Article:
Aim: We aimed to examine the alterations of the insulin signaling pathway, autophagy, nitrative stress and the effect of vitamin D supplementation in the liver and ovaries of vitamin D deficient hyperandrogenic rats.
Methods: Female Wistar rats received eight weeks of transdermal testosterone treatment and lived on a low vitamin D diet (D-T+). Vitamin D supplementation was achieved by oral administration of vitamin D3 (D+T+). Sham-treated (D+T-) and vitamin D deficient animals (D-T-) served as controls. (N = 10-12 per group).
Results: D-T+ animals showed decreased LC3 II levels in the liver and increased p-Akt/Akt and p-eNOS/eNOS ratios with decreased insulin receptor staining in the ovaries. Vitamin D supplementation prevented the increase of Akt phosphorylation in the ovaries. Vitamin D deficiency itself also led to decreased LC3 II levels in the liver and decreased insulin receptor staining in the ovaries. D-T+ group showed no increase in nitrotyrosine staining; however, the ovaries of D-T- rats and the liver of D+T+ animals showed increased staining intensity.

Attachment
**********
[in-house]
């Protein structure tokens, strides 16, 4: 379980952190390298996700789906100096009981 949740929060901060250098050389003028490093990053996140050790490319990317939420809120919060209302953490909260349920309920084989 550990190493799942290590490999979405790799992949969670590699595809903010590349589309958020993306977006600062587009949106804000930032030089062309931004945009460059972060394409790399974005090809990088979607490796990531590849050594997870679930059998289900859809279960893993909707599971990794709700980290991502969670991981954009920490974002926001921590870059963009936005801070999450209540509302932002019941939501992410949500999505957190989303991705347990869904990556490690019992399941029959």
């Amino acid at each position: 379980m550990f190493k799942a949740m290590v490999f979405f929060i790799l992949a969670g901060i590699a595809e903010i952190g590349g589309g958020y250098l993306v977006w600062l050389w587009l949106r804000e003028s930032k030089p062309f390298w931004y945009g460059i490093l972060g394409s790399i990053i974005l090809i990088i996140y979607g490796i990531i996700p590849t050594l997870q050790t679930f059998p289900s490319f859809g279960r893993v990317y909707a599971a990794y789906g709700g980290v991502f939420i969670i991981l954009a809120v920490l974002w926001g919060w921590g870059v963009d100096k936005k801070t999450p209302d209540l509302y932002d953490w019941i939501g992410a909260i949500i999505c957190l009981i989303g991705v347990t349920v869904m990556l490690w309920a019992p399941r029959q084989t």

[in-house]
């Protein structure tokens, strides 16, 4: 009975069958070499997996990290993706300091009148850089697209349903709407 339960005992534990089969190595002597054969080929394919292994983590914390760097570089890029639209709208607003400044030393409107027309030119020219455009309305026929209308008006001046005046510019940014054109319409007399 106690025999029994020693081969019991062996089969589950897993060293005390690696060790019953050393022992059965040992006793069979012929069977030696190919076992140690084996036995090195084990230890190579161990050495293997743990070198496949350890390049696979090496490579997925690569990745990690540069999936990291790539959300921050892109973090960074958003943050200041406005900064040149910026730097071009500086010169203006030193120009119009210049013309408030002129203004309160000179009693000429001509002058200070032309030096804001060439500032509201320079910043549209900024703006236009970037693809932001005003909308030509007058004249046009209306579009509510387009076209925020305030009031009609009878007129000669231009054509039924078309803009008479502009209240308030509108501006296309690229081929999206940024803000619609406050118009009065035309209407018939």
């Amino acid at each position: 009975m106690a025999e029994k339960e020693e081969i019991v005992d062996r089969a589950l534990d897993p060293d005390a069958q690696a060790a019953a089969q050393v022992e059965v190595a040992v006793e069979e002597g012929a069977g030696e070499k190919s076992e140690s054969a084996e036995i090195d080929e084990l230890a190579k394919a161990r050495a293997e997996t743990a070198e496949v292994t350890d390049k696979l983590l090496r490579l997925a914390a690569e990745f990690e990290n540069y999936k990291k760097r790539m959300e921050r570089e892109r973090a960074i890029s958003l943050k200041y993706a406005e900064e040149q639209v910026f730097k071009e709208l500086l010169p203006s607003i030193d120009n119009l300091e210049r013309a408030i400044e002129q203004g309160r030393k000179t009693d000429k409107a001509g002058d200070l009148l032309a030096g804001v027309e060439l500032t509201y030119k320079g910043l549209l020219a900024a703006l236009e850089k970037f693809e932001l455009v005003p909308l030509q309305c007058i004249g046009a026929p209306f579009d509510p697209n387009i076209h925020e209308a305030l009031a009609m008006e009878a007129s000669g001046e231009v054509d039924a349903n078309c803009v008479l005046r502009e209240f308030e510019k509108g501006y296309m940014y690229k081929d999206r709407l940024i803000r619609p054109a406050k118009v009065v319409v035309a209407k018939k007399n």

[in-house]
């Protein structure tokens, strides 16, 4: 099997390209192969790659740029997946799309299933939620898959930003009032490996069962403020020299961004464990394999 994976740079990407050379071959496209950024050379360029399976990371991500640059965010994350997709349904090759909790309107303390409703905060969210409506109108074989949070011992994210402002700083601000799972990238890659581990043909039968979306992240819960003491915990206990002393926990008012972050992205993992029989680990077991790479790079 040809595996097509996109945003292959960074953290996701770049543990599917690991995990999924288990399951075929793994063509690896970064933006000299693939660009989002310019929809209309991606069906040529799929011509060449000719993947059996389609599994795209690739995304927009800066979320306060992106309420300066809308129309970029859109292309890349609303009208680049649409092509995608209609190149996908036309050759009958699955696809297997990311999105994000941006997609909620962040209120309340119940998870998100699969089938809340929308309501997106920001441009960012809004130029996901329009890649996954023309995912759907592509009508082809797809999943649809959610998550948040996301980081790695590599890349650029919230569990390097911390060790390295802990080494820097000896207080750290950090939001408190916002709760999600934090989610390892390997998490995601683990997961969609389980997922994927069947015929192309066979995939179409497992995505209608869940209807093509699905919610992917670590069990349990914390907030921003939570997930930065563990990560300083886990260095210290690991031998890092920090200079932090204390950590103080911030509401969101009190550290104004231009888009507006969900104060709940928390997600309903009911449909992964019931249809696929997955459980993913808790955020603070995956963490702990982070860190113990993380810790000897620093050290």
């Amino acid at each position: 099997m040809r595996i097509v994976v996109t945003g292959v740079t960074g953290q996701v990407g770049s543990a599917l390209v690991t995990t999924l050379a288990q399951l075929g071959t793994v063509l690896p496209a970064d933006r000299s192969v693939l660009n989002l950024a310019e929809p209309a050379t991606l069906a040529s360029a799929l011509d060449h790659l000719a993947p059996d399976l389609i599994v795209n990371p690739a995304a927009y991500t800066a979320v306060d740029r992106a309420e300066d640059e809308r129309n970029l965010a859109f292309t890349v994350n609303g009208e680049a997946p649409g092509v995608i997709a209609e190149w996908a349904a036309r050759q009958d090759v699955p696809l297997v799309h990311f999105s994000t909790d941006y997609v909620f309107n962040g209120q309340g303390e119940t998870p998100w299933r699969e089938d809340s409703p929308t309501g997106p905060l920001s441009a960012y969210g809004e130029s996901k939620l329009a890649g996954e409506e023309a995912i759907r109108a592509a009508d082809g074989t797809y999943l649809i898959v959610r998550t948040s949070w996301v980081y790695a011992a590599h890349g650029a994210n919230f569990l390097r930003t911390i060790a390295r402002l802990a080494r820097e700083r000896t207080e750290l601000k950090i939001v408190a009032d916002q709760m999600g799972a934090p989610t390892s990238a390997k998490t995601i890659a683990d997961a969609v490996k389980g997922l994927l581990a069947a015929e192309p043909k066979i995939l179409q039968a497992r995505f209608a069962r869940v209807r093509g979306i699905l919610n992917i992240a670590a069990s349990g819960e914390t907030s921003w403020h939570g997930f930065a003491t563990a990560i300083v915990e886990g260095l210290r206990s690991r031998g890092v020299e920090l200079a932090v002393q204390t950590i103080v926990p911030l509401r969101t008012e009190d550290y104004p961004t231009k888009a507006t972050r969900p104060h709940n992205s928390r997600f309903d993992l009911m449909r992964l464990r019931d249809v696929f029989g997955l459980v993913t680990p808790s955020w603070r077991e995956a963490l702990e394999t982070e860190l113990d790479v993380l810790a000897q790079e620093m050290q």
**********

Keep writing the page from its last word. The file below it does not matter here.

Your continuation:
Conclusion: Vitamin D deficiency itself might lead to disrupted ovarian maturation and autophagy malfunction in the liver. Preventing Akt phosphorylation may contribute to the beneficial effect of vitamin D treatment on ovarian function in hyperandrogenism.
Keywords: autophagy; hyperandrogenism; insulin resistance; oxidative stress; polycystic ovary syndrome (PCOS); vitamin D.